The Swordfish first saw combat on the 11th April 1940, during the Norwegian Campaign. Several Swordfish aircraft were launched from the aircraft carrier HMS Furious to torpedo several German vessels reported to be anchored at Trondheim. The Swordfish found only two enemy destroyers at Trondheim, scoring one hit in the first attack of the war by torpedo-carrying aircraft.

On 13th April 1940, a Swordfish launched from HMS Warspite was used for spotted fall of shot and radioed gunnery corrections back to the ship during the Second Battle of Narvik. Eight German destroyers were sunk or scuttled without any British losses. The German submarine U-64 was also spotted by the Swordfish, which dive-bombed and sank the submarine. This became the first U-boat to be sunk and destroyed by an FAA aircraft in the war.

After the Second Battle of Narvik, Swordfish continually bombed ships, land facilities, and parked enemy aircraft around Narvik. Anti-submarine patrols and aerial reconnaissance missions were also flown despite difficult terrain and inhospitable weather, which proved harsh for aircrew in the Swordfish’s open cockpit. For many of the Swordfish crews, this harsh campaign marked their first combat missions and nighttime landings upon aircraft carriers, all successful.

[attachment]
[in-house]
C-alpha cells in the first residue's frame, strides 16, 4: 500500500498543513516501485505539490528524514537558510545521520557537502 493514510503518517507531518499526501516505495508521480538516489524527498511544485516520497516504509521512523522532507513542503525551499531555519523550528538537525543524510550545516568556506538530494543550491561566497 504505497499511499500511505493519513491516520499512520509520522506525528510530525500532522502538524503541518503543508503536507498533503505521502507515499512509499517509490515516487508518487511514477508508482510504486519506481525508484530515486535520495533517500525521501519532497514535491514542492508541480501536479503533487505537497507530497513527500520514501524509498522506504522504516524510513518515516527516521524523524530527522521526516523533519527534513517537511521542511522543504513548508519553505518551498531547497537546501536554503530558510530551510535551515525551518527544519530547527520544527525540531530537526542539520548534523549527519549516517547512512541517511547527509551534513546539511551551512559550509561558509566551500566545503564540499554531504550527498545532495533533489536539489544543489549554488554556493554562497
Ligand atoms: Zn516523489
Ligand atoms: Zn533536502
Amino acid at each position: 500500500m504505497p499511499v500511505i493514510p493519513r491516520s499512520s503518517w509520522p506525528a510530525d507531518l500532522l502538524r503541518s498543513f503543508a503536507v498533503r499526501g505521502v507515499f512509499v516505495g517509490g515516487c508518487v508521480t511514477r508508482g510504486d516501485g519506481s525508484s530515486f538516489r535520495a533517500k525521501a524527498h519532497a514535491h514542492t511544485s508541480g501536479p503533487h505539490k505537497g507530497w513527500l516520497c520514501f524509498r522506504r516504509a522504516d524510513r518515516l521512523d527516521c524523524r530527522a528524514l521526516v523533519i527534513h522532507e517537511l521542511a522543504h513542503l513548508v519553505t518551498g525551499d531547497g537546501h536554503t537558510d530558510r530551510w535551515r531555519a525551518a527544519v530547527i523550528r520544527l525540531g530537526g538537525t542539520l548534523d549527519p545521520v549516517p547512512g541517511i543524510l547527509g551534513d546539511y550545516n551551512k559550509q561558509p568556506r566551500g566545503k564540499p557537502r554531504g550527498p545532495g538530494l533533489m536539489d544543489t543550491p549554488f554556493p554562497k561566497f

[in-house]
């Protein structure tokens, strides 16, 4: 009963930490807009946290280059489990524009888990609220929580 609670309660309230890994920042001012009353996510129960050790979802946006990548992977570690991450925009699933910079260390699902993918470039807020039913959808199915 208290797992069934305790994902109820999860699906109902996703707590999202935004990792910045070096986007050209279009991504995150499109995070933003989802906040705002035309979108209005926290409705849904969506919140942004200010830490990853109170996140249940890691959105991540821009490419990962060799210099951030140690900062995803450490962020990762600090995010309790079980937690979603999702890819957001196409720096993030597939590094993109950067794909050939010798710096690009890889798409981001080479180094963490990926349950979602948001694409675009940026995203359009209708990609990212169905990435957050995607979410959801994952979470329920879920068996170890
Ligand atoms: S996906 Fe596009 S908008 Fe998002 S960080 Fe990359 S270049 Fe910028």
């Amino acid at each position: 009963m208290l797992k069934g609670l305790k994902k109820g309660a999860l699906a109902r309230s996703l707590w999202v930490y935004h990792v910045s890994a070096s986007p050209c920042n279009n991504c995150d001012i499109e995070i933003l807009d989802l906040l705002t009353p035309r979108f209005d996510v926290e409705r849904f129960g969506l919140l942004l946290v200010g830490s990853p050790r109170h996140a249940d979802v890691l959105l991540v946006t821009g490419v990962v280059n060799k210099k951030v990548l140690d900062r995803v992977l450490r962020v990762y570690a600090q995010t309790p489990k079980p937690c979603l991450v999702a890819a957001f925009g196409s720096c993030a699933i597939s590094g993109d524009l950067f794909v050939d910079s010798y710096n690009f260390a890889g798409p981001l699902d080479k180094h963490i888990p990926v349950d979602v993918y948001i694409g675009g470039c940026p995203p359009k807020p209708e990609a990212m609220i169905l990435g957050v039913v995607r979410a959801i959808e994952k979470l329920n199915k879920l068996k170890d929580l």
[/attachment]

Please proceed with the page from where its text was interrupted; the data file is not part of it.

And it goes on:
On the 14th June 1940, soon after the Italian declaration of war, nine Swordfish of 767 Naval Air Squadron stationed in Hyeres, Provence-Alpes-Côte d’Azur, France took off for the first Allied bombing raid upon Italian soil. Four days later, 767 Squadron relocated to Bone, Algeria before being split, the training elements returning to Britain while the operational portion proceeded to RAF Hal Far on Malta, where it was re-numbered as 830 Naval Air Squadron. On 30 June, operations re-commenced with an opening successful night raid upon oil tanks at Augusta in Sicily.

On 3 July 1940, the Swordfish was one of the main weapons during the famous Attack on Mers-el-Kébir, by the Royal Navy upon the French Navy fleet stationed at Oran, French Algeria carried out to prevent the vessels falling into German hands. Twelve Swordfish from 810 and 820 Naval Air Squadrons launched from the aircraft carrier HMS Ark Royal and conducted three sorties of attacks upon the anchored fleet. The torpedo attack, which crippled the French battleship Dunkerque and damaged other vessels present, demonstrated that capital ships could be effectively attacked while in harbour; it was also the first time in history that the Royal Navy had won a battle without the use of gunfire.